WWYLD – 03/16/18 – Time Off Under FMLA to Care for an Adult Child
March 17, 2018 | Curran Leahy-Lonigro, Esq.
Question: An employee is requesting time off to be with her adult daughter who is having a procedure done at the hospital. Could the employee be entitled to FMLA leave?
This employee could be entitled to FMLA leave, but the employer may request additional information to definitively determine entitlement. The employee’s eligibility for FMLA leave will depend on the following factors: 1) whether the employee’s adult child has “serious health condition” 2) whether the employee’s adult child is “incapable of self-care;” and 3) whether the employee is “needed to care for” the child.
To be eligible for FMLA leave, an employee must work for a covered employer and:
- have worked for that employer for at least 12 months; and
- have worked at least 1,250 hours during the 12 months prior to the start of the FMLA leave; and,
- work at a location where at least 50 employees are employed at the location or within 75 miles of the location.
1) Serious Health Condition
An eligible employee is entitled to up to a total of 12 workweeks of unpaid leave in a 12-month period:
- for the birth of a son or daughter, and to care for the newborn child;
- for the placement with the employee of a child for adoption or foster care, and to care for the newly placed child;
- to care for an immediate family member (spouse, child, or parent — but not a parent “in-law”) with a serious health condition; and
- when the employee is unable to work because of a serious health condition.
A “serious health condition” means an illness, injury, impairment, or physical or mental condition that involves:
- any period of incapacity or treatment connected with inpatient care (i.e., an overnight stay) in a hospital, hospice, or residential medical care facility; or
- a period of incapacity requiring absence of more than three calendar days from work, school, or other regular daily activities that also involves continuing treatment by (or under the supervision of) a health care provider; or
- any period of incapacity due to pregnancy, or for prenatal care; or
- any period of incapacity (or treatment therefore) due to a chronic serious health condition (e.g., asthma, diabetes, epilepsy, etc.); or
- a period of incapacity that is permanent or long-term due to a condition for which treatment may not be effective (e.g., Alzheimer’s, stroke, terminal diseases, etc.); or,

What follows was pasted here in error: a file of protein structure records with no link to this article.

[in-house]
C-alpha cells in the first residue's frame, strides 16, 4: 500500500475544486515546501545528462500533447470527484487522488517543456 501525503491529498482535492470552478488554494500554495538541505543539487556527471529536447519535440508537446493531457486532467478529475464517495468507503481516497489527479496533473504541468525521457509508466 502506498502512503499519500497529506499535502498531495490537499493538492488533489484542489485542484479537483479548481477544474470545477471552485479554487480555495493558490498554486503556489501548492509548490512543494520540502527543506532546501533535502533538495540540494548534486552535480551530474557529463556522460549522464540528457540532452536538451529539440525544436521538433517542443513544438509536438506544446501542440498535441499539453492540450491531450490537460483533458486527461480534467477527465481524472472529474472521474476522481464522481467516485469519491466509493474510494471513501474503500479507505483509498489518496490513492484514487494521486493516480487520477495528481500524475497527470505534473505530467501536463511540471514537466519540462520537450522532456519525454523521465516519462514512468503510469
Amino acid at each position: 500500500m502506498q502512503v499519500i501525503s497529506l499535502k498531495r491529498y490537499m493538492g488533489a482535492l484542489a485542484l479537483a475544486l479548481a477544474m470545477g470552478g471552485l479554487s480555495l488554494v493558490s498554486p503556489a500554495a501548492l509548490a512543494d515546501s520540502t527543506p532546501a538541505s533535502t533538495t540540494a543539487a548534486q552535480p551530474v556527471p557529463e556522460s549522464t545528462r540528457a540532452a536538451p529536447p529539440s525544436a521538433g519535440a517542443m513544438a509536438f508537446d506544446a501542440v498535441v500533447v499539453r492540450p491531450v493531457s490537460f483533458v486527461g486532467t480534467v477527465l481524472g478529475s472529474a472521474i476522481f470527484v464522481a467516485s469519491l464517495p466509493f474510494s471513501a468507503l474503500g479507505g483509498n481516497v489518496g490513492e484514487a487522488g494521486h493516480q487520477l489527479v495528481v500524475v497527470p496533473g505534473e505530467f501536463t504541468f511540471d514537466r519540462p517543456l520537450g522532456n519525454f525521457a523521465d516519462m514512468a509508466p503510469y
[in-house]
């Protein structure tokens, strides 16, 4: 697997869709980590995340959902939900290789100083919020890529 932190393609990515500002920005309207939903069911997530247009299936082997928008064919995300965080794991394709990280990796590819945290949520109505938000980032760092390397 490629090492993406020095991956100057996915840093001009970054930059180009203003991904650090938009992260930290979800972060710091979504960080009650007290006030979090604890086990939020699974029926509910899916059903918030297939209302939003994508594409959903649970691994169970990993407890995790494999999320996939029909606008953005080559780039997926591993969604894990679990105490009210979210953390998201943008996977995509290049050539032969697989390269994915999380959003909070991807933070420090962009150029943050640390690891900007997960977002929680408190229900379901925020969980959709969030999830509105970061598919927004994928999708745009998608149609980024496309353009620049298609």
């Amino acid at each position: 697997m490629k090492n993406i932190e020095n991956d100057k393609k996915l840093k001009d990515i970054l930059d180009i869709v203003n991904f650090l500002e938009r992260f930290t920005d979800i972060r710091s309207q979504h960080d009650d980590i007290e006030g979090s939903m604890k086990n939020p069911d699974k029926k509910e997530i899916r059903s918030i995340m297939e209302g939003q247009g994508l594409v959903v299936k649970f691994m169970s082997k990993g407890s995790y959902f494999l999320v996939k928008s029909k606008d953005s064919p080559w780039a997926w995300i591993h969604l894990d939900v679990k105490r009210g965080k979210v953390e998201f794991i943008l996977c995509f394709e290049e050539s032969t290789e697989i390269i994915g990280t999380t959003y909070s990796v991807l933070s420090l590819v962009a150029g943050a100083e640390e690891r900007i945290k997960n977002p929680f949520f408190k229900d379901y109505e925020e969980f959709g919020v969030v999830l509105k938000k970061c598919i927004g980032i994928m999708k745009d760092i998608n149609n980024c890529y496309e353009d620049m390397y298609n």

- any absences to receive multiple treatments (including any period of recovery therefrom) by, or on referral by, a health care provider for a condition that likely would result in incapacity of more than three consecutive days if left untreated (e.g., chemotherapy, physical therapy, dialysis, etc.).
2) Incapable of Self Care
A “child” is defined as a biological, adopted, or foster child, a stepchild, a legal ward, or a child of a person standing in loco parentis who is either under 18 years of age or is 18 years of age or older and “incapable of self-care because of a mental or physical disability” at the time FMLA leave is to commence.
An individual will be considered “incapable of self-care” for FMLA leave purposes if he or she requires active assistance or supervision in three or more activities of daily living or instrumental activities of daily living.
- The FMLA regulations include the following as examples of “activities of daily living”:
- Caring appropriately for one’s grooming and hygiene
- The FMLA regulations provide the following examples of “instrumental activities of daily living”:
- Taking public transportation
- Paying bills
- Maintaining a residence
- Using telephones and directories
- Using a post office
3) Needed to Care For
To be eligible for leave, the employee will be “needed to care for” her daughter. The employee would be considered “needed to care for” her daughter if the daughter is unable to care for his or her own basic medical, hygienic, or nutritional needs or safety, or unable to transport herself to the doctor/treatments, because of a serious health condition. “Needed to care for” also includes providing psychological comfort and reassurance that would be beneficial to a son or daughter with a serious health condition who is receiving inpatient care or home care.
With regard to #1 and #2, the employer can ask that the employee obtain documentation from the daughter’s medical provider that answers the following:
- Dates associated with the care the daughter requires;
- Appropriate medical facts about the condition;
- A statement of the care the daughter requires
With regard to #3, it is permissible to ask the employee for a brief explanation of why the employee is needed to care for her daughter. This information would come from the employee herself and does not need to be supported by a request/recommendation from a medical provider. If this information was shared in previous communications, those communications between the employee and the employer could be adequate to support #3.
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